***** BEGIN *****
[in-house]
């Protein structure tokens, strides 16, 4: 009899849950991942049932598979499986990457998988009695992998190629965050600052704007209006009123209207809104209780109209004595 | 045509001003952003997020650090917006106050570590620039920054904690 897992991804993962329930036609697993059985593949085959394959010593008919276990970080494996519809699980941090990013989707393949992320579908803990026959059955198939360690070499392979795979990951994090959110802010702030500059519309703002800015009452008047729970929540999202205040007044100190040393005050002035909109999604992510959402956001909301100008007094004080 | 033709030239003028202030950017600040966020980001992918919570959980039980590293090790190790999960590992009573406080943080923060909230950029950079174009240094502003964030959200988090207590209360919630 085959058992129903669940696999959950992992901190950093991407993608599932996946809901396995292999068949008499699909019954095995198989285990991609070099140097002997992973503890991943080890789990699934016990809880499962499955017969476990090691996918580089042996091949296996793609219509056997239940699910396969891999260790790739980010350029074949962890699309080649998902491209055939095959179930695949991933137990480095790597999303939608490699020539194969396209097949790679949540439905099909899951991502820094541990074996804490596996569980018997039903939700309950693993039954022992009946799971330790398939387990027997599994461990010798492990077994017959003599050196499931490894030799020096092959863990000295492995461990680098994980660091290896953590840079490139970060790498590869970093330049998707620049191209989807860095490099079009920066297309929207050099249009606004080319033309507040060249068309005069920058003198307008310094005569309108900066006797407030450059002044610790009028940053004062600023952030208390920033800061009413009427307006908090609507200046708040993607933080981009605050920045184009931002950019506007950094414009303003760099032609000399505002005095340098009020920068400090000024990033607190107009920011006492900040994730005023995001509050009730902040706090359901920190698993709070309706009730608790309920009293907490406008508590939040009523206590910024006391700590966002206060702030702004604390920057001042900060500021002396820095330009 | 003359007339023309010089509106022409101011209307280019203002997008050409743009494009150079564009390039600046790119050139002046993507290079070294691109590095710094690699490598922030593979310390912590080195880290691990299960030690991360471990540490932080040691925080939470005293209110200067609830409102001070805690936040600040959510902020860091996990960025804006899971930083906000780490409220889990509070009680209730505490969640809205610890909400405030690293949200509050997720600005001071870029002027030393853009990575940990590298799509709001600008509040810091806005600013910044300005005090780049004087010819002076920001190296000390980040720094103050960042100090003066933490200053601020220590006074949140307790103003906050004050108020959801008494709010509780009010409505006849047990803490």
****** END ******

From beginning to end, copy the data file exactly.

[in-house]
């Protein structure tokens, strides 16, 4: 009899849950991942049932598979499986990457998988009695992998190629965050600052704007209006009123209207809104209780109209004595 | 045509001003952003997020650090917006106050570590620039920054904690 897992991804993962329930036609697993059985593949085959394959010593008919276990970080494996519809699980941090990013989707393949992320579908803990026959059955198939360690070499392979795979990951994090959110802010702030500059519309703002800015009452008047729970929540999202205040007044100190040393005050002035909109999604992510959402956001909301100008007094004080 | 033709030239003028202030950017600040966020980001992918919570959980039980590293090790190790999960590992009573406080943080923060909230950029950079174009240094502003964030959200988090207590209360919630 085959058992129903669940696999959950992992901190950093991407993608599932996946809901396995292999068949008499699909019954095995198989285990991609070099140097002997992973503890991943080890789990699934016990809880499962499955017969476990090691996918580089042996091949296996793609219509056997239940699910396969891999260790790739980010350029074949962890699309080649998902491209055939095959179930695949991933137990480095790597999303939608490699020539194969396209097949790679949540439905099909899951991502820094541990074996804490596996569980018997039903939700309950693993039954022992009946799971330790398939387990027997599994461990010798492990077994017959003599050196499931490894030799020096092959863990000295492995461990680098994980660091290896953590840079490139970060790498590869970093330049998707620049191209989807860095490099079009920066297309929207050099249009606004080319033309507040060249068309005069920058003198307008310094005569309108900066006797407030450059002044610790009028940053004062600023952030208390920033800061009413009427307006908090609507200046708040993607933080981009605050920045184009931002950019506007950094414009303003760099032609000399505002005095340098009020920068400090000024990033607190107009920011006492900040994730005023995001509050009730902040706090359901920190698993709070309706009730608790309920009293907490406008508590939040009523206590910024006391700590966002206060702030702004604390920057001042900060500021002396820095330009 | 003359007339023309010089509106022409101011209307280019203002997008050409743009494009150079564009390039600046790119050139002046993507290079070294691109590095710094690699490598922030593979310390912590080195880290691990299960030690991360471990540490932080040691925080939470005293209110200067609830409102001070805690936040600040959510902020860091996990960025804006899971930083906000780490409220889990509070009680209730505490969640809205610890909400405030690293949200509050997720600005001071870029002027030393853009990575940990590298799509709001600008509040810091806005600013910044300005005090780049004087010819002076920001190296000390980040720094103050960042100090003066933490200053601020220590006074949140307790103003906050004050108020959801008494709010509780009010409505006849047990803490």